The Evolutionary Roles of H2A and H2B in Genome Compaction in Eukaryotes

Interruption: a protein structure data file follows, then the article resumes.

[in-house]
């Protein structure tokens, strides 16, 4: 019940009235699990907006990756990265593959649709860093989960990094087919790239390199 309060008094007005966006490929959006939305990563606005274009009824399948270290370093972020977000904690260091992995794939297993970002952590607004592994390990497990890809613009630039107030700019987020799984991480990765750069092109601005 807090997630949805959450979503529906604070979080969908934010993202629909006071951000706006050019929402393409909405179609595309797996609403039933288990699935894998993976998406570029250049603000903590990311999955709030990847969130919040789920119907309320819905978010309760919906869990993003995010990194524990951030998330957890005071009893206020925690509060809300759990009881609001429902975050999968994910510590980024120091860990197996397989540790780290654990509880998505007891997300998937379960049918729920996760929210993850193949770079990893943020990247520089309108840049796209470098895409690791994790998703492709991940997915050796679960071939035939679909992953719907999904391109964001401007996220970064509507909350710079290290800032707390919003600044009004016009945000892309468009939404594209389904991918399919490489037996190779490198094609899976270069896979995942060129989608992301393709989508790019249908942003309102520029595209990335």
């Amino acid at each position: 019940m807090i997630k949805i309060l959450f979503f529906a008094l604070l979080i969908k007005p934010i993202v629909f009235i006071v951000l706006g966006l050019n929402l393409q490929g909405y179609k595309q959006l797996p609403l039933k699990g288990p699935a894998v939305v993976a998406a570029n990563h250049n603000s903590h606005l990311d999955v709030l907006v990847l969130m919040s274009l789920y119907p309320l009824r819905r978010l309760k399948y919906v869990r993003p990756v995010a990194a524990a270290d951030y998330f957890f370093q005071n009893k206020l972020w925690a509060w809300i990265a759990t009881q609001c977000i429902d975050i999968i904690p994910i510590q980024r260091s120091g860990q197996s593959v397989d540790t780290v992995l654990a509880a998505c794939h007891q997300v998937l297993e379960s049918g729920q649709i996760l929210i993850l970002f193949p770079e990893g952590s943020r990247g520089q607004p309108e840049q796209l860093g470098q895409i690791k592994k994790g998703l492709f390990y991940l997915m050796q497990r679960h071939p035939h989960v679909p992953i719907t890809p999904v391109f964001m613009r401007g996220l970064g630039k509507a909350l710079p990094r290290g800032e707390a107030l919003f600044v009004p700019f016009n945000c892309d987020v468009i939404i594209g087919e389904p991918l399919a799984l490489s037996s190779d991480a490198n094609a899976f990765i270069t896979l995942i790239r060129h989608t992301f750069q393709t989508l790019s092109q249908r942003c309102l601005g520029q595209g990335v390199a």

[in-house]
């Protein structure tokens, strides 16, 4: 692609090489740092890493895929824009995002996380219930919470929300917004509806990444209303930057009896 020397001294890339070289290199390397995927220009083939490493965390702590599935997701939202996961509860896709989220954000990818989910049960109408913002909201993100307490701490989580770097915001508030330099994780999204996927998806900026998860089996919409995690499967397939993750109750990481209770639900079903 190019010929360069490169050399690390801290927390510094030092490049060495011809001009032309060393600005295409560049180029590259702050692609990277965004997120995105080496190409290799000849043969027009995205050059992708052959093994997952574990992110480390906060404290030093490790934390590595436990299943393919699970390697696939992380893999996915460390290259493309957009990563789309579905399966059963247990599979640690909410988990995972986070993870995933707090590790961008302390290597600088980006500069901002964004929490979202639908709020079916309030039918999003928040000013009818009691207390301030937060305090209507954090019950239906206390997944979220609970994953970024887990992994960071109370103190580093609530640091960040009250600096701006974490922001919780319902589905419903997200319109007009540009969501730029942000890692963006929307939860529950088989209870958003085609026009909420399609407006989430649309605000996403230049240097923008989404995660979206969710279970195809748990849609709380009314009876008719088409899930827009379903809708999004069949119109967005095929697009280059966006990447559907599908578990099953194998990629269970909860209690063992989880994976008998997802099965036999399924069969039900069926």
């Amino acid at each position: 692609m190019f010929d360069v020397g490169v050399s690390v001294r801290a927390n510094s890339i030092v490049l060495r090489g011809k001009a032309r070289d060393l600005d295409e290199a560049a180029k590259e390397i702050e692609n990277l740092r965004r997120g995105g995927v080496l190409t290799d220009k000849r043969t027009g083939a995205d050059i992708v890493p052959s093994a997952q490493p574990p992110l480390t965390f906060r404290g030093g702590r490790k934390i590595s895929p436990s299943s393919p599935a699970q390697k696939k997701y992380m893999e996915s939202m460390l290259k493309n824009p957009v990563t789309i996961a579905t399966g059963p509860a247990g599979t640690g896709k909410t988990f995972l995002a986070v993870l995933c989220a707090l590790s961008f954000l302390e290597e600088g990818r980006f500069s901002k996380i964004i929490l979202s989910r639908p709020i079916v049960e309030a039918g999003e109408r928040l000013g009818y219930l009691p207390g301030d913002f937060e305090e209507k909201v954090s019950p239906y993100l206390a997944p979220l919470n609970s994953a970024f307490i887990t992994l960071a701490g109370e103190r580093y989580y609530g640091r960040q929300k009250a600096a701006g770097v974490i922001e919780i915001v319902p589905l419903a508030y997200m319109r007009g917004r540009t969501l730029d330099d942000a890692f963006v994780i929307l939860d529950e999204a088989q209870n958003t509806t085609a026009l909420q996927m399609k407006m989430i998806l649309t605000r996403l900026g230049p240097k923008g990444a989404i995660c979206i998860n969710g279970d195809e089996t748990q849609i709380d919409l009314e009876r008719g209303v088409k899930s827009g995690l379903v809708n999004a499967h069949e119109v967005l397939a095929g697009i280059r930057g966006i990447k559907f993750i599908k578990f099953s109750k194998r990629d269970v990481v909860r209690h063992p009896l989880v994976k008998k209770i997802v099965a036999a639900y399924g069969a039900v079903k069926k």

As eukaryotes have evolved from simple, unicellular organisms to more complex multicellular species, both the genome size and the nuclear volume have increased. However, the rates of increase of these two parameters have not been equal with genome size increasing much faster than the volume of the nucleus. This disproportionality has necessitated an increase in chromatin compaction for larger genome organisms. Although histones, through formation of the nucleosome, are the basic building blocks of chromatin, it is unknown whether histones have evolved to facilitate these higher compaction ratios. Analysis of histone sequences from 160 organisms representing all eukaryotic kingdoms revealed that there are significant changes in both the H2A N-terminus and H2B C-terminus sequences that have systematically evolved as genomes expanded. In the H2A N-terminus, larger genome species have acquired more arginines, and in the H2B C-terminus, lysines. In parallel with acquisition of positively charged residues, both H2A and H2B have lost polar residues. To determine whether these evolutionary sequence changes contribute to increased genome compaction, a series of in vivo and in vitro molecular biological and biochemical experiments were carried out using both budding yeast and human cell lines as model systems. Insertion of precisely positioned arginines into the H2A N-terminus of a small-genome organism substantially increased chromatin compaction while their absence markedly diminished compaction in cells with large genomes. This effect was recapitulated using in vitro assembled nucleosomal arrays with unmodified histones, indicating that H2A N-terminus directly modulates the chromatin fiber likely through intra- and inter-nucleosomal arginine-DNA contacts to enable tighter compaction. Insertions of lysines into the H2B C-terminus of a small genome organism also increased compaction. Combinations of H2A-H2B sequence changes revealed that chromatin compaction is enhanced as compared to single histone mediated compaction and that the H2A N-terminus and H2B C-terminus work additively. An area physically near the H2B C-terminus in the nucleosomal structure, which I have termed the ABC Domain (H2A/H2B Compaction Domain), accounts for the majority of the chromatin compaction mediated by H2A and H2B. These findings reveal a simple evolutionary mechanism for regulation of chromatin compaction that has enabled organisms with larger genome achieve higher compaction ratios.